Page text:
An investigation of West Sussex general dental practitioners' awareness, attitudes and adherence to NICE dental recall guidelines

Alison D van den Berg, Nikolaus O A Palmer
Primary Dental Care: Journal of the Faculty of General Dental Practitioners (UK) 2012, 19 (1): 11-22

AIMS: The overall aim of this study was to determine whether general dental practitioners (GDPs) in West Sussex were aware of and followed National Institute for Health and Clinical Excellence (NICE) guidelines on dental recalls. The study also aimed to identify factors in the GDPs' practice of dentistry that could affect their adherence to NICE guidelines and to gain some insight into their views on this topic and how these might affect their adherence.

METHODS: A postal questionnaire, which had previously been piloted, and an explanatory letter were sent to a random sample of 195 GDPs representing 50% of the GDPs contracted to the West Sussex Primary Care Trust. Those who did not respond were sent the questionnaire and letter for a second time. The questionnaire consisted of 50 questions that covered awareness of, attitudes towards and adherence to the NICE guidelines on dental recalls, risk factors, and the GDPs' practising profile. Resulting data were entered into a database and, where appropriate, statistically tested with the chi-square test, with the level of statistical probability set at P<0.5.

RESULTS: Data were obtained from the 50 questions in the questionnaires. Only key results are presented in this abstract. Ten of the 195 GDPs had either moved away from the area or were orthodontists. The final sample was therefore 185, of whom 117 returned questionnaires, a response rate of 63%. Seventy-three per cent of the respondents had qualified in United Kingdom. Sixty-five per cent were male. The mean age of respondents was 43 years. Seventy-one per cent worked as GDPs within the General Dental Services (GDS) or Personal Dental Services. Concerning NICE recall guidelines, 94% stated that they were aware of them, 61% said they agreed with them, and 64% that they adhered to them. Female GDPs were statistically far more likely to state that they followed NICE guidelines ( P =0.0043). Seventy per cent of GDPs reported that they still recalled their patients at six-month intervals and only 3% that they recalled their patients according to need. Eighty-five per cent reported taking radiographs at two-year intervals and/or according to patient need, and 68% that they gave oral hygiene advice six monthly or at every recall. Risk assessments were reported as being always carried out by 65% of responding GDPs for caries, 83% for periodontal disease, and 81% for oral cancer. Ninety per cent reported that they thought risk factors were relevant when setting the recall interval and 82% thought that six-monthly recalls allowed appropriate screening to take place.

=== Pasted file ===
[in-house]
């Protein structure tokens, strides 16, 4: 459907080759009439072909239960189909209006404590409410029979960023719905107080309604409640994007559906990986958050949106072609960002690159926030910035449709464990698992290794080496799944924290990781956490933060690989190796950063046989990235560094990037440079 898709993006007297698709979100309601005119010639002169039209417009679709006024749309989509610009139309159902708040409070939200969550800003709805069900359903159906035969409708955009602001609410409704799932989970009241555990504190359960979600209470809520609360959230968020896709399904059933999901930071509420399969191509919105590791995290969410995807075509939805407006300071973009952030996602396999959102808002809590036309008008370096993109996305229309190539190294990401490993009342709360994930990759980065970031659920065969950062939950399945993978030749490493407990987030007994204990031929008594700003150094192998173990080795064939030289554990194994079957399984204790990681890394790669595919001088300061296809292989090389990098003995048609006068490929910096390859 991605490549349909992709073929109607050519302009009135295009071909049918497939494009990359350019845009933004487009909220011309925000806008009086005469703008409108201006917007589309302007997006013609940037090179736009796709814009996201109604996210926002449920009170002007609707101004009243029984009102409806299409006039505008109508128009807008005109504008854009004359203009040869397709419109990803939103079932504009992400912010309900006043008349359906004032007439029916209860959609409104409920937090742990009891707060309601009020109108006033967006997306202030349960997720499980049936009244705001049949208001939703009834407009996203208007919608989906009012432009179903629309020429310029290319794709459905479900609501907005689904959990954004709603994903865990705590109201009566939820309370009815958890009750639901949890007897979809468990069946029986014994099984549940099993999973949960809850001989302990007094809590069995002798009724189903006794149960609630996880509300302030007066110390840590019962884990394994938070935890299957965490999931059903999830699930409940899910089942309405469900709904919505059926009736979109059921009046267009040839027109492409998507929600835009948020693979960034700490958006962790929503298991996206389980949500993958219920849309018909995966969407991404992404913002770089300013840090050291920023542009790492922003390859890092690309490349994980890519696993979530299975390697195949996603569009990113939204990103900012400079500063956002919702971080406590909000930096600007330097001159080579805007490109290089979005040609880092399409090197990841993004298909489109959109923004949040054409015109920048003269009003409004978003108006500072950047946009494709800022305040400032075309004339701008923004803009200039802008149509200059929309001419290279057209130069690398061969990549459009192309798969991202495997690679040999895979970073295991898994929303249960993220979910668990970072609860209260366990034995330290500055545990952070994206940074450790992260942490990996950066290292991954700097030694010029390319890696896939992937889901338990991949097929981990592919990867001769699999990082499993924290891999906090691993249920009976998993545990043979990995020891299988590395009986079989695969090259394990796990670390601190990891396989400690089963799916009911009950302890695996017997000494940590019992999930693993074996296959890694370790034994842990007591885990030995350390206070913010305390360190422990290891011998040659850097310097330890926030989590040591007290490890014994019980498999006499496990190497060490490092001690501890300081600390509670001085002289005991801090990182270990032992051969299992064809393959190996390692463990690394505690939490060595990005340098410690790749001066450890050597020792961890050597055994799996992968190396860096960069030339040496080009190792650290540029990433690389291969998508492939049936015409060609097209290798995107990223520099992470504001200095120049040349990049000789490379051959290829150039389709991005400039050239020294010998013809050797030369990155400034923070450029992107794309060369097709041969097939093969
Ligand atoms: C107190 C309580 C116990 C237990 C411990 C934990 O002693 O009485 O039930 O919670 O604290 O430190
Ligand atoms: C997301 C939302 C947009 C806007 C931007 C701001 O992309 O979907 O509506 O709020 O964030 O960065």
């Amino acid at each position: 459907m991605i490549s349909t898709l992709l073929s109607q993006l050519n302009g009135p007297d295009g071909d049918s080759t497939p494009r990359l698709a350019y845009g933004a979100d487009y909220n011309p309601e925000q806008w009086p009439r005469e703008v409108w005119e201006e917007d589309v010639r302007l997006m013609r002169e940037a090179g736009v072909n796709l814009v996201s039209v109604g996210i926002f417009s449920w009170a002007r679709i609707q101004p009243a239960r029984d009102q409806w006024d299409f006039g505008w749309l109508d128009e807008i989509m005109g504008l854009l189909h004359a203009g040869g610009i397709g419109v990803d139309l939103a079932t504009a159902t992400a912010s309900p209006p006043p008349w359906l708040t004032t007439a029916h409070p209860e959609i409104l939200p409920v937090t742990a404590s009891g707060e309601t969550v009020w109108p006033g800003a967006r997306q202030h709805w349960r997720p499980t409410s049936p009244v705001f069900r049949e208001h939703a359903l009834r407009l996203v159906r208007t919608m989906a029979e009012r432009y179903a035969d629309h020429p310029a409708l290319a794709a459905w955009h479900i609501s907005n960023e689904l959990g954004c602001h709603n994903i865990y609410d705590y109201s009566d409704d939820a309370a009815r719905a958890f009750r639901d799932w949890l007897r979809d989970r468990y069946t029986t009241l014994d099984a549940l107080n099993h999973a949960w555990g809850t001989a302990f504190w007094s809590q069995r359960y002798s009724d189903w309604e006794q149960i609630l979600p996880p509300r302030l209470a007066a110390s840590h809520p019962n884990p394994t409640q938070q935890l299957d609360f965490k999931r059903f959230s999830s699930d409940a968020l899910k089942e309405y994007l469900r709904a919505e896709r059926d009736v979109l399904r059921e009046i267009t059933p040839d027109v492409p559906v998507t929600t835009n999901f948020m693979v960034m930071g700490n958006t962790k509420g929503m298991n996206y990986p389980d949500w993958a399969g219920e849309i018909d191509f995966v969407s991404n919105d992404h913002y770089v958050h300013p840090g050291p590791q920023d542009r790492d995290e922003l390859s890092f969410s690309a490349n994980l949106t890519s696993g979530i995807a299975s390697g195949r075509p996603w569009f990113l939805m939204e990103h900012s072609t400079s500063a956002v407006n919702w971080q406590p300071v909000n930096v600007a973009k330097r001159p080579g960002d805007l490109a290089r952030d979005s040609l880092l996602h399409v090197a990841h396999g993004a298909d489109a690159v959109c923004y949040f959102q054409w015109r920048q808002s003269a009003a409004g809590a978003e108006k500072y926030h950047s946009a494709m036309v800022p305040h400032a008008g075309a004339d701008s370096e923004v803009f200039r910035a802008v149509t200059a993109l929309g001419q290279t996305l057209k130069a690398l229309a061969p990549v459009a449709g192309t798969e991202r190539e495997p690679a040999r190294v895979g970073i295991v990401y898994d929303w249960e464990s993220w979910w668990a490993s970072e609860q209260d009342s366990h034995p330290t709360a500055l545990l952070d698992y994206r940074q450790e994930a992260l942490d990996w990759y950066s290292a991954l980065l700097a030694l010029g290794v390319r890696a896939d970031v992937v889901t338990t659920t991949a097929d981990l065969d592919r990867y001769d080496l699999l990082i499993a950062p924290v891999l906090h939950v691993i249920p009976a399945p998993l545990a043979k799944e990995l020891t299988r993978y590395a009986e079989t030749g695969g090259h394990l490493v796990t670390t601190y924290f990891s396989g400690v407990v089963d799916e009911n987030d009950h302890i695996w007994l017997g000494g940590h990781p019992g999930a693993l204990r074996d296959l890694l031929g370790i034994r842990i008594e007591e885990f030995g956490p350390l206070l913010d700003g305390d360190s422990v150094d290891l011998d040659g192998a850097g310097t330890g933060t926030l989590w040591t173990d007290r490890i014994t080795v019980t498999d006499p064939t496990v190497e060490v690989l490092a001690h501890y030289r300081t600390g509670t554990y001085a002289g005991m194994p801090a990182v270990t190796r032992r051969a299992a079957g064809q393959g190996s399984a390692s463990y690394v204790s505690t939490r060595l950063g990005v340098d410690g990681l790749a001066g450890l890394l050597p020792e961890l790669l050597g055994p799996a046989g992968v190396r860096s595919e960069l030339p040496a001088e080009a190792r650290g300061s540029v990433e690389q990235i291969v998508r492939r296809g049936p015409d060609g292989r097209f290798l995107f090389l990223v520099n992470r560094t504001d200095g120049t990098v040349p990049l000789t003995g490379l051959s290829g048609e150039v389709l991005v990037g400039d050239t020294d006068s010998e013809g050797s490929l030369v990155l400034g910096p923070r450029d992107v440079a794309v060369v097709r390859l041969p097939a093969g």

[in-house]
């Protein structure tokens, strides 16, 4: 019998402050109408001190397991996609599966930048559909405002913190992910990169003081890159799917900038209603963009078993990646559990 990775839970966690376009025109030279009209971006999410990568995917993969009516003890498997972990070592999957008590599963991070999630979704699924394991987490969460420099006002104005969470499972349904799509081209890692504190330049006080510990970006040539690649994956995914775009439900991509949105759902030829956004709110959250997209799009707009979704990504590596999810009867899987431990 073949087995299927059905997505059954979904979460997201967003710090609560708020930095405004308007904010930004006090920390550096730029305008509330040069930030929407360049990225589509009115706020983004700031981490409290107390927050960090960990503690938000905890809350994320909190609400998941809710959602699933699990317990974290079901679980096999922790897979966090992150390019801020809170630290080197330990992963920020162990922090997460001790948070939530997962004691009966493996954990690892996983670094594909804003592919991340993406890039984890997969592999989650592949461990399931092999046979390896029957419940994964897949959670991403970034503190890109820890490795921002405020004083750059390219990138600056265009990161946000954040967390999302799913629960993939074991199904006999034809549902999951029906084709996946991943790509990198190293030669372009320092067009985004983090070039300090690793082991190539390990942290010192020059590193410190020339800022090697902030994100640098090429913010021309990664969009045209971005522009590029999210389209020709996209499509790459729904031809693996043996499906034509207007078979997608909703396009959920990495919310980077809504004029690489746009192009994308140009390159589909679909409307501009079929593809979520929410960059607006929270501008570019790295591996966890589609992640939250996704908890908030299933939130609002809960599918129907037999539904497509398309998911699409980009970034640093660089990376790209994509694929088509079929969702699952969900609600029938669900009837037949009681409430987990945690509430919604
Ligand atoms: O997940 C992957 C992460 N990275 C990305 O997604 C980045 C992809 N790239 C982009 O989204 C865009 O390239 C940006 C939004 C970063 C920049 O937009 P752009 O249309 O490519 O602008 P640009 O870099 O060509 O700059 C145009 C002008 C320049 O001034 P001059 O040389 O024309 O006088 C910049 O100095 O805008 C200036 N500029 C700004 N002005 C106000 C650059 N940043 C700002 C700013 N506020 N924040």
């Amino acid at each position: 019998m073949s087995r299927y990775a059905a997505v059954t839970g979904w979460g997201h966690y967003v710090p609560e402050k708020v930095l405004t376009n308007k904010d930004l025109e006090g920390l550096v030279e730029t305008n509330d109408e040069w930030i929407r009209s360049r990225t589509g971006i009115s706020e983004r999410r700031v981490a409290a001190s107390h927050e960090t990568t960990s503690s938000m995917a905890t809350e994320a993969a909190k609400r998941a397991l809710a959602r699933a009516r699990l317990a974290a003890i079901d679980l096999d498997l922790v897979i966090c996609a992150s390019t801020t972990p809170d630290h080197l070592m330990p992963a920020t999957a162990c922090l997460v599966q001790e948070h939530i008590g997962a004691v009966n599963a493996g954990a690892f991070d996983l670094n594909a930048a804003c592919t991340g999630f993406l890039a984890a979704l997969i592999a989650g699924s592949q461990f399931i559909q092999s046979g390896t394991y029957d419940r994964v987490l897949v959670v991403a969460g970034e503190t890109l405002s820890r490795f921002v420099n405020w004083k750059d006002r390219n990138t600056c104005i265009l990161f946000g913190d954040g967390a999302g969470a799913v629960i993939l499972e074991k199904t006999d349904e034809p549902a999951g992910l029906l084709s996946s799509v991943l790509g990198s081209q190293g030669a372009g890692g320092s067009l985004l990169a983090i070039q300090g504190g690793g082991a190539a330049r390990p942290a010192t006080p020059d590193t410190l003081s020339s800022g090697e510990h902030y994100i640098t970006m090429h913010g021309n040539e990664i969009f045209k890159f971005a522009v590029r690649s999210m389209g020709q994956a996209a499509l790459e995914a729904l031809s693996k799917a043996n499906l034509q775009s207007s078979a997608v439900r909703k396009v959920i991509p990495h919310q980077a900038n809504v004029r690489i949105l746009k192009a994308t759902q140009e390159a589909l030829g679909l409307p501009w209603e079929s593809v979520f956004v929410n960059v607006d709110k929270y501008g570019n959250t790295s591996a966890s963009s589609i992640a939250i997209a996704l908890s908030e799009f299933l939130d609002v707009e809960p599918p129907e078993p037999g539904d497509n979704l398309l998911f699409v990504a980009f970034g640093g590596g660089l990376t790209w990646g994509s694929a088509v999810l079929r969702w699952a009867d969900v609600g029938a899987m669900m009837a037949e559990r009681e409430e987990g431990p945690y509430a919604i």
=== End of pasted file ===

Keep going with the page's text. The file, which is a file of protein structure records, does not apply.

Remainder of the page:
CONCLUSIONS: Only 3% of responding GDPs recalled their patients according to patient need, in line with NICE recall guidelines, although the majority of GDPs agreed with the guidelines and stated that they adhered to them; however, this was in contrast to the 70% of GDPs who continued to recall at six-month intervals. The majority of GDPs thought that less frequent recalls would not allow for early caries, periodontal disease and oral malignancy diagnosis, and did not think that access to NHS dentistry would be improved. They also did not believe that excessive NHS money was spent on over-frequent dental examinations. There would appear to be significant obstacles to altering the recall habits of dentists because of the way that dentists practise.

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